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Archive for July, 2013

Kept under wraps?

A party involved in civil litigation in England and Wales is required to disclose to the courts and to other parties in the case the documents which are or have been within its control and upon which it relies, which adversely affect its own case, or the case of another party and/or which support another party’s case.

A party can withhold from inspection by the courts and other parties to the litigation specified documents including where disclosure would damage the public interest.  Further, legal advice privilege applies to all communications passing between a client and its lawyers in connection with the provision of legal advice.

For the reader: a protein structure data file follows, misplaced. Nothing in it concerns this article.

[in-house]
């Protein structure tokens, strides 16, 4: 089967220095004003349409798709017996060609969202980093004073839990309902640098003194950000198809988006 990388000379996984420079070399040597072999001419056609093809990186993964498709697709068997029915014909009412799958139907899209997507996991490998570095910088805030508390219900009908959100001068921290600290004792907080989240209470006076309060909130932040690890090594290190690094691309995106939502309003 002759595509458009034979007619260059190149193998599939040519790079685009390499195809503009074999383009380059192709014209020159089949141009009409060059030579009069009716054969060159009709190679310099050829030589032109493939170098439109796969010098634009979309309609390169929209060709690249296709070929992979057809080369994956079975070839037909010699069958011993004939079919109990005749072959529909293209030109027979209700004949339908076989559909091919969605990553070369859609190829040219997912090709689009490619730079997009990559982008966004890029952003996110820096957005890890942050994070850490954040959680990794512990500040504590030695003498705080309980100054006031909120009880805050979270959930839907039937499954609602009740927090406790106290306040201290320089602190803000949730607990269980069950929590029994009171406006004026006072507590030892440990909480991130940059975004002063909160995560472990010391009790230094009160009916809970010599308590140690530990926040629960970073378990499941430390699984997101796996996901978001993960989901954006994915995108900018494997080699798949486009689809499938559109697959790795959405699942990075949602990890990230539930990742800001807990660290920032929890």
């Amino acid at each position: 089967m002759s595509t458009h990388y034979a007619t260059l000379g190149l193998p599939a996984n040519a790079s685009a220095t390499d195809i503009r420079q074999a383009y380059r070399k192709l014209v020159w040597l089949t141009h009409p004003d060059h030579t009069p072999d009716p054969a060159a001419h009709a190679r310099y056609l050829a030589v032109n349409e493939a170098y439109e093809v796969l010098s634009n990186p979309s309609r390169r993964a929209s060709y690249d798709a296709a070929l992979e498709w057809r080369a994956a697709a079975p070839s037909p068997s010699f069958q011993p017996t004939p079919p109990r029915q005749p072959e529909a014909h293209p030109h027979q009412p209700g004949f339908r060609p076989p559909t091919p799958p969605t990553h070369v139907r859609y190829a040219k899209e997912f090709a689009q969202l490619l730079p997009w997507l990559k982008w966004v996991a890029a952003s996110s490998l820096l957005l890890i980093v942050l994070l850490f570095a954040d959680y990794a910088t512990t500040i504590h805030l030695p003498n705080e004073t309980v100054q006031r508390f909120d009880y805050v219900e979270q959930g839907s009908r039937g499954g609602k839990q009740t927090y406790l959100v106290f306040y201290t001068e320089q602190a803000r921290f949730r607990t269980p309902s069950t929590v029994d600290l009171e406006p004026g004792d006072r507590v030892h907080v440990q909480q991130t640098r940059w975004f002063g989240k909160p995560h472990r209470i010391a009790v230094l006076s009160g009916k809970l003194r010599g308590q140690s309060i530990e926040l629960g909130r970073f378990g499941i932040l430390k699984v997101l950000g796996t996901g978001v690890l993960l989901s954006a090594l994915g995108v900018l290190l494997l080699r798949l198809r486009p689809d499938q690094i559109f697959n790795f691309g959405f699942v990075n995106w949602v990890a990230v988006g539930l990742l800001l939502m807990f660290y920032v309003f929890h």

The question which came before the Supreme Court earlier this year was whether a party is entitled to refuse disclosure on the groound that documents related to legal advice given not by its lawyers but by its accountants.  The case, R (on the application pf Prudential plc and another) v Special Commissioner of Income Tax and another [2013] UKSC 1, concerned a statutory notice from an inspector of taxes to Prudential plc, to produce documents in connection with its tax affairs.  The legal advice had been given to the company by its accountants in relation to a tax avoidance scheme.  Both the court at first instance and the Court of Appeal had stated that, although the disputed documents would have attracted legal advice privilege if the advice in question had been sought from and provided by the company’s lawyers, no such privilege attached to the advice if provided by a person not a qualified lawyer.  The company appealed.  The Supreme Court dismissed the appeal by a majority and refused to extend legal advice privilege to advice given other than by lawyers even if the advice was legal advice.

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